The huge volume of conversations, dialogue and debate that occurred both in the teams and in the wider conferences, yielded substantial insight nearly 30,000 messages were transmitted by the youth volunteers during the course of the game, giving insight into diverse issues such as climate change, migration and refugees, corruption, income inequality, religion and conflict.

Open Lab scientists are engaging in thematic analysis of the conversation data, and using algorithmic conversational analysis techniques to pick out and highlight the hopes and fears of young volunteers about their future and the change they believe Red Cross and Red Crescent will have to undergo in the coming years. Qualitative analysis approaches are also being used to draw out key messages from the data.

Engagement with hard-to-reach audiences was a complete success

Rural volunteers in Kenya or in urban areas of Hong Kong can be extremely difficult to reach and to engage with from a global perspective, the game was highly successful at attracting a diverse audience directly and maintaining a substantive dialogue, an outcome that most other previous attempts have failed at. Throughout the game many of the players became Facebook friends or connected in other social media channels, whilst this is difficult to measure it is clear for some at least this initiative has opened up new lines of communication with other volunteers.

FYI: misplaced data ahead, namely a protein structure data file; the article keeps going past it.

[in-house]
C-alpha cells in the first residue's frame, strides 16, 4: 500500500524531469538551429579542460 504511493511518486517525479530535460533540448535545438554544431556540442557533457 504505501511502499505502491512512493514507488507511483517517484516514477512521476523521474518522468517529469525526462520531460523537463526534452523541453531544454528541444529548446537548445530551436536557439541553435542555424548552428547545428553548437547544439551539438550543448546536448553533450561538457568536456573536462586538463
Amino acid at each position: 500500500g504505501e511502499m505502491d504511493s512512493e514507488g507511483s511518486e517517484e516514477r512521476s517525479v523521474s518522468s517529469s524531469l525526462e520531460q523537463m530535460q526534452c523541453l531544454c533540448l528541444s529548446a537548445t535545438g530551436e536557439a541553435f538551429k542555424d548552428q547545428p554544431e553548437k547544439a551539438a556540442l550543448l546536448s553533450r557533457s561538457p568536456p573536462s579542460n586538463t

What’s next?

As part of the feedback collection to evaluate the game experience, the game designers and players had a live learning moment right before the last challenge, WhatsApp eased the process of sharing insights that included; improvement areas, in-game mechanics, concerns, suggestions and positive aspects. Furthermore, an exit survey and individual interviews with the most active players will help adjust this beta.

The IFRC and the OpenLab are now preparing a Global roll out where all the learnings from this pilot will result in an optimised, engaging and attractive game that will see sunlight for the first time in September 2017. For more information about the initiative please contact innovation.team@ifrc.org for queries related to the game, please write to admin@whatfutures.org

Stay tuned!